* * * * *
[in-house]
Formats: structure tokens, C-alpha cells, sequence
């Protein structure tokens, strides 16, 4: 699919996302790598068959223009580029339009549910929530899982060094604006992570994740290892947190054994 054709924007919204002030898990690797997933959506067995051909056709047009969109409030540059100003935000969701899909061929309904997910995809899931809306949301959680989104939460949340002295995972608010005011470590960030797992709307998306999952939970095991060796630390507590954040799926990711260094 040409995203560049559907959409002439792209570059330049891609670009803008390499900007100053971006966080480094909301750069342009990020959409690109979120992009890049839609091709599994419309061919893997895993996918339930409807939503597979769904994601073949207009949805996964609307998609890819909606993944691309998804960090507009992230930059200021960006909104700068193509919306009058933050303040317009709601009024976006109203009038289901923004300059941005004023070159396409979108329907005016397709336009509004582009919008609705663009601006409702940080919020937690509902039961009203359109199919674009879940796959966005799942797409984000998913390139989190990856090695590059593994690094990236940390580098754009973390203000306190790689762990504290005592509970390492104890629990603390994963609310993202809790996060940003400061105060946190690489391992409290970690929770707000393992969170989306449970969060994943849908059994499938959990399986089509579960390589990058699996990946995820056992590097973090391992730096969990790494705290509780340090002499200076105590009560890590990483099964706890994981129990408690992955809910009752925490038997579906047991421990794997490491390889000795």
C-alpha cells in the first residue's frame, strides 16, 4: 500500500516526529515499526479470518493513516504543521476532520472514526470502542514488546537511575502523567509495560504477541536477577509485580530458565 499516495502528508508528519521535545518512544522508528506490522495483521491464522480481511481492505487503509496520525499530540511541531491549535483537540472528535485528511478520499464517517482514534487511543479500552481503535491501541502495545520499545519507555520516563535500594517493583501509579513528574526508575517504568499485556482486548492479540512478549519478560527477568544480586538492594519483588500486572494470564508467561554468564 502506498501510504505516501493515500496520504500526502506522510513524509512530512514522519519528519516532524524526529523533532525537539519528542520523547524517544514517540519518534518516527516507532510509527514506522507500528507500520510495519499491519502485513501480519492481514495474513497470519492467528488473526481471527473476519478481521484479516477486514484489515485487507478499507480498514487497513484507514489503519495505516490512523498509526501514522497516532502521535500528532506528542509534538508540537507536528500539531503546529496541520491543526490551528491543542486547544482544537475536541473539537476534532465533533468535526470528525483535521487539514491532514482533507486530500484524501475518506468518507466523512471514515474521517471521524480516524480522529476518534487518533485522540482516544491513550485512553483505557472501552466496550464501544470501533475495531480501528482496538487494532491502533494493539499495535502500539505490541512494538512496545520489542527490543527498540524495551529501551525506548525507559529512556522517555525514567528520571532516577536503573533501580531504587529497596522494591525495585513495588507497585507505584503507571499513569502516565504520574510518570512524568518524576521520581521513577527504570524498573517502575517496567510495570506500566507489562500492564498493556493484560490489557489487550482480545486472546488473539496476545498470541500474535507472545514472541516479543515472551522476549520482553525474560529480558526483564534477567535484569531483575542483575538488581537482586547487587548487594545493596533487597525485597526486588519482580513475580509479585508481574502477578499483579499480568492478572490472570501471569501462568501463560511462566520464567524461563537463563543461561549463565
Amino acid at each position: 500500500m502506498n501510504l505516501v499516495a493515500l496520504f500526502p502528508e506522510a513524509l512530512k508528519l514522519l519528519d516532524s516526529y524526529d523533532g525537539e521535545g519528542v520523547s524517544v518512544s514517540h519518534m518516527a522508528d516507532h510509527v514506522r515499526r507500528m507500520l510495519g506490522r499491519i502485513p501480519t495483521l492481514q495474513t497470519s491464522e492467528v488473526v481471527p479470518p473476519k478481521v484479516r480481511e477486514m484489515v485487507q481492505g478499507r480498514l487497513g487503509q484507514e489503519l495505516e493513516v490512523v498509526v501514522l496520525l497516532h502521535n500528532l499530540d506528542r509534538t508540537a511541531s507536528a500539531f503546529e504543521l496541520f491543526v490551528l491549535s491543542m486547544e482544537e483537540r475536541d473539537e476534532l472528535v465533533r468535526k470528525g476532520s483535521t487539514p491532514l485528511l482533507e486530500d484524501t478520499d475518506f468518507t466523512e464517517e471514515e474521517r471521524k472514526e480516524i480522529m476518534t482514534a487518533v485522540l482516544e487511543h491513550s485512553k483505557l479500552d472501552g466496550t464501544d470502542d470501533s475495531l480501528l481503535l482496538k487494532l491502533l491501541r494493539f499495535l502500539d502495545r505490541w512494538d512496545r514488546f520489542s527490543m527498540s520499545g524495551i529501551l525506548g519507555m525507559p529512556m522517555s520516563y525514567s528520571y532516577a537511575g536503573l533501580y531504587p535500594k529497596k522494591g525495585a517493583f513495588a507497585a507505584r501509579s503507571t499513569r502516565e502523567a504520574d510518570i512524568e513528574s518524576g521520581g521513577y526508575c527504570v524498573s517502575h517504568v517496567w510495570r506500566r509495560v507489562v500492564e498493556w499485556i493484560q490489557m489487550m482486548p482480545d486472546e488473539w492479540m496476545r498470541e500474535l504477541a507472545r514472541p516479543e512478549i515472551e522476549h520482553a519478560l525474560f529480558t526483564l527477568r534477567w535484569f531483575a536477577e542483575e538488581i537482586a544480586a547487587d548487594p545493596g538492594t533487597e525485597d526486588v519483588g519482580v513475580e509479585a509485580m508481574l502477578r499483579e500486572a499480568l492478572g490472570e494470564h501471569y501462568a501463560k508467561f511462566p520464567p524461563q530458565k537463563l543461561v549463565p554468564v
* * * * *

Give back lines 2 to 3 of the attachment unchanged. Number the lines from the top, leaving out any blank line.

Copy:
Formats: structure tokens, C-alpha cells, sequence
């Protein structure tokens, strides 16, 4: 699919996302790598068959223009580029339009549910929530899982060094604006992570994740290892947190054994 054709924007919204002030898990690797997933959506067995051909056709047009969109409030540059100003935000969701899909061929309904997910995809899931809306949301959680989104939460949340002295995972608010005011470590960030797992709307998306999952939970095991060796630390507590954040799926990711260094 040409995203560049559907959409002439792209570059330049891609670009803008390499900007100053971006966080480094909301750069342009990020959409690109979120992009890049839609091709599994419309061919893997895993996918339930409807939503597979769904994601073949207009949805996964609307998609890819909606993944691309998804960090507009992230930059200021960006909104700068193509919306009058933050303040317009709601009024976006109203009038289901923004300059941005004023070159396409979108329907005016397709336009509004582009919008609705663009601006409702940080919020937690509902039961009203359109199919674009879940796959966005799942797409984000998913390139989190990856090695590059593994690094990236940390580098754009973390203000306190790689762990504290005592509970390492104890629990603390994963609310993202809790996060940003400061105060946190690489391992409290970690929770707000393992969170989306449970969060994943849908059994499938959990399986089509579960390589990058699996990946995820056992590097973090391992730096969990790494705290509780340090002499200076105590009560890590990483099964706890994981129990408690992955809910009752925490038997579906047991421990794997490491390889000795």